4 EASY Ways to Dry Dill [Step by Step]

by Chenell | Last Updated: June 10, 2021

If you’ve ever grown dill, you’ll know that it can take over your garden like a weed! And that’s because it is one…dill weed. πŸ™‚

But seriously, making dried dill is an awesome way to keep your garden producing for you well after the season is over. Dill is one of those herbs that does incredibly well as a dry herb and is great for pickling, as well as an all-around seasoning.

how to dry dill

How to Dry Dill

There are 4 main ways to dry dill and keep using it for months after the harvest is over.

How to Prepare and Clean Your Dill

Cleaning your dill will help you remove any excess dirt, pollen (thanks, trees!), and any pests that might be hanging out on your dill sprigs.

I would recommend that you keep the dill sprigs intact as this will make dry and processing the dill later on much easier.

4 Ways to Dry Your Dill

After your dill has been washed and is ready for the drying process, there are some great options you can use to actually dry it out and preserve fresh dill.

1. Drying Dill in a Dehydrator

A dehydrator can come in handy with all kinds of kitchen chores. And drying herbs is absolutely one of those things it can help with.

Compared to drying your dill by hanging it up, this method is MUCH faster.

How to Use a Dehydrator to Dry Dill Weed

Herbs typically need to be dehydrated at a temperature of 95 degrees Fahrenheit, so you want to make sure that you’re using a dehydrator that allows the temperature to be that low.

Low and slow wins the race! Err something like that? πŸ™‚

1. Wash Your Dill

Wash your dill off and pat off any excess moisture that remains. You can also use a salad spinner to dry off your dill.

2. Place dill on your dehydrator racks

When putting your dill on the racks, try and keep the dill separated so you

3. Set the Dehydrator to 95F for 4 Hours

But make sure to set a timer on your phone or oven for 2 hours. This is when you’ll want to start checking on your dill.

It can take up to six hours for fresh dill to dry depending on the room temperature, humidity, etc.

4. Take Them Out When They’re Ready

About 4-6 hours from when you started your dehydrated dill should be ready to go! Make sure to check all of your dill to see if there are any moist parts. If so, throw them back in. If not, it’s time to process them and put them in an airtight container, like a mason jar or plastic bag.

2. Hanging Dill Out to Air Dry

Letting the air dry out your dill weed is a great option – it’s also the most cost-efficient and produces the best tasting dill — however it does take some time.

dry dill in the sun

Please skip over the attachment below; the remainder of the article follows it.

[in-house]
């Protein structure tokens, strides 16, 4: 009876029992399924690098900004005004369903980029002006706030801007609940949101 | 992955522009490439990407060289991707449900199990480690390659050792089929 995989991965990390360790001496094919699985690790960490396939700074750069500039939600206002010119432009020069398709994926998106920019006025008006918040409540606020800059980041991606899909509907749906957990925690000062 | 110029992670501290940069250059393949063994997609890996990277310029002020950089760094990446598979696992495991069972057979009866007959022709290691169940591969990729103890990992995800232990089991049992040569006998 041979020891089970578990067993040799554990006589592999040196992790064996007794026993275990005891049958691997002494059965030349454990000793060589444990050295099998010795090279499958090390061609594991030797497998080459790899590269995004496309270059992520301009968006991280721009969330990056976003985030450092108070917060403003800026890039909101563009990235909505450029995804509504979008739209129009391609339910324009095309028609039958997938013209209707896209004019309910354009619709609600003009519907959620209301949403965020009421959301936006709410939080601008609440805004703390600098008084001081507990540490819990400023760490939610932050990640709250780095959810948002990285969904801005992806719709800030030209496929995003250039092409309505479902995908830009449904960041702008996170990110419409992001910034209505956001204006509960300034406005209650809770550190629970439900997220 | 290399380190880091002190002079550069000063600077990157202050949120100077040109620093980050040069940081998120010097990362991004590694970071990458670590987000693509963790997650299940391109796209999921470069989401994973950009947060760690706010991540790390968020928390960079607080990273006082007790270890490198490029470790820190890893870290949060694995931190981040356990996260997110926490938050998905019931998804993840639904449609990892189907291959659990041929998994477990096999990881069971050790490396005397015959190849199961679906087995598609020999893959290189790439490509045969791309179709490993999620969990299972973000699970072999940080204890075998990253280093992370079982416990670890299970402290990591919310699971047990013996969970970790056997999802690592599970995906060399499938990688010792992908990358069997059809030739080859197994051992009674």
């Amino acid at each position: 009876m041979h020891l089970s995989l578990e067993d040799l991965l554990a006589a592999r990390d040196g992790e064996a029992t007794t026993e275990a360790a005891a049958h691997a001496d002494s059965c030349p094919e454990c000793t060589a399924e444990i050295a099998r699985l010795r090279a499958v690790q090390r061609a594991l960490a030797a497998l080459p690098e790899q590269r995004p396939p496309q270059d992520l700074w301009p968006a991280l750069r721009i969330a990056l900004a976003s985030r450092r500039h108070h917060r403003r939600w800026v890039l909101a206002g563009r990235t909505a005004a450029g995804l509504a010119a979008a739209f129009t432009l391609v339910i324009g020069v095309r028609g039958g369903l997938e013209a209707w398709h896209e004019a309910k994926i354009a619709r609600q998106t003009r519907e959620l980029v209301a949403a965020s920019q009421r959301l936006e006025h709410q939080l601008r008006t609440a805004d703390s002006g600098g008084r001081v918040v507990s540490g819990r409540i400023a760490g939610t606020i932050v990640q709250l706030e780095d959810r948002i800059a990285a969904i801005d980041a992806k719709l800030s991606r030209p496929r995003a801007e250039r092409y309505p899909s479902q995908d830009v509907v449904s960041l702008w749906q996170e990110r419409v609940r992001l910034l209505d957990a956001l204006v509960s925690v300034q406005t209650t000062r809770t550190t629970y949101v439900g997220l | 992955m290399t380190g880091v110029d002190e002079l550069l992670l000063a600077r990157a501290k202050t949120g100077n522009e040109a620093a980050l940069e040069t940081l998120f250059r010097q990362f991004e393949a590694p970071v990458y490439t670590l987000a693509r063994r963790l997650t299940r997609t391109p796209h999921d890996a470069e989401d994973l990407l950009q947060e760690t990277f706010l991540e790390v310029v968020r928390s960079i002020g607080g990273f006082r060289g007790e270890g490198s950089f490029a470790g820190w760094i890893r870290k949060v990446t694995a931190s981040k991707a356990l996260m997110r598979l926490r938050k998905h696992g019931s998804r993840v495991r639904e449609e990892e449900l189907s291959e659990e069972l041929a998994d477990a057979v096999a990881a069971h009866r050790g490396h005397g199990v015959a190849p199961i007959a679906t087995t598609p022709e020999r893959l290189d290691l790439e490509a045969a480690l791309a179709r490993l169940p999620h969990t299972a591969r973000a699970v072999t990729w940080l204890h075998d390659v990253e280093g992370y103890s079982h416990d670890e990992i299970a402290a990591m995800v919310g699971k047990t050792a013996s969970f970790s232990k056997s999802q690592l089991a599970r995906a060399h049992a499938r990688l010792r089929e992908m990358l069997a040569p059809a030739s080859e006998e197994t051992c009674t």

How to Air Dry Fresh Dill (Can Be Inside or Outside)

Air drying is a great way to dry out your fresh herbs if you have the patience. πŸ™‚

1. Wash Your Dill Sprigs

2. Tie Your Dill Sprigs Together

Get about 10 or so in one bunch and tie them with jute or gardener’s twine.

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3. Hang your dill upside down in a place that has good air flow and can stay in the same place for 1-2 weeks

This can be a place inside or outside, although being outside in the sun generally speeds up the drying process by about a week. If the spot you’ve picked gets dusty, you can put your dill bunches in paper bags and just make a few cuts for air flow.

4. Give it about 1-2 weeks

It takes time for dill to dry this way, but it is a method thats been used for years, so it definitely works!

3. Drying Dill in the Microwave

1. Place paper towels on a microwave safe dish

2. Lay dill sprigs on the paper towel, without overlapping too much

3. Microwave for 1 minute

Then check on your dill and see if it’s dry yet. If not, put them back in.

4. Put them back in for 15-30 seconds at a time

Continue this process until your dill is completely dry and crunch when you touch them.

Keep in mind that if you leave them in too long you will COOK them and we don’t want that so keep a close eye on them.

5. Remove the stems

You can leave the dill stems in tact, but I like to remove them to save space in the jar and because they can be thick stems!

6. Put dried dill in your container of choice

This can be a mason jar, spice jar, ziploc bag, etc.

What you need:

storing dried dill

4. Drying Dill in the Oven

Ovens are kind of tricky because you want to get the temperature down low enough to NOT cook the leaves and just dry them.

1. Preheat oven to its lowest temperature (usually ~ 170 degrees Fahrenheit).

If you can go lower, do it! You’ll save a lot more of the flavor by cooking lower and slower.

2. Add parchment paper to a baking sheet

3. Put Dill on the baking sheet

Try not to layer up the dill sprigs too much. You’ll end up with unevenly drying herbs and this process will take long and be more complicated.

4. Check on your dill after 30 minutes

It’s very unlikely the dill will be dry by then, but it does happen! So make sure to check on it regularly.

Check every 15 minutes after that to see if they are dry – it will happen quickly.

What to Do With Dried Dill

So you’ve dried your dill, now what do you do with it?

I like to use a mortar and pestle to grind it up so it fits better into an airtight container.

You can store dried dill for around 7-10 months. And since the drying process doesn’t really take that long, this seems like a win-win to me!

Dill is also a great pickling spice. You can make pickles with cucumbers and garlic. I’ll post my recipe here soon!

Chenell lived in a big city for 9 years and loved it. But ever since she was a little kid watching her grandfather raise cattle and pigs, she's always wanted to live on a farm. Once the pandemic hit, she bought a house with her partner on an acre and half of land and started planning a 50 foot by 50 foot garden....with no experience. This site is the place where you can follow along as this millennial tries to learn to grow her own food (and eventually make her own avocado toast).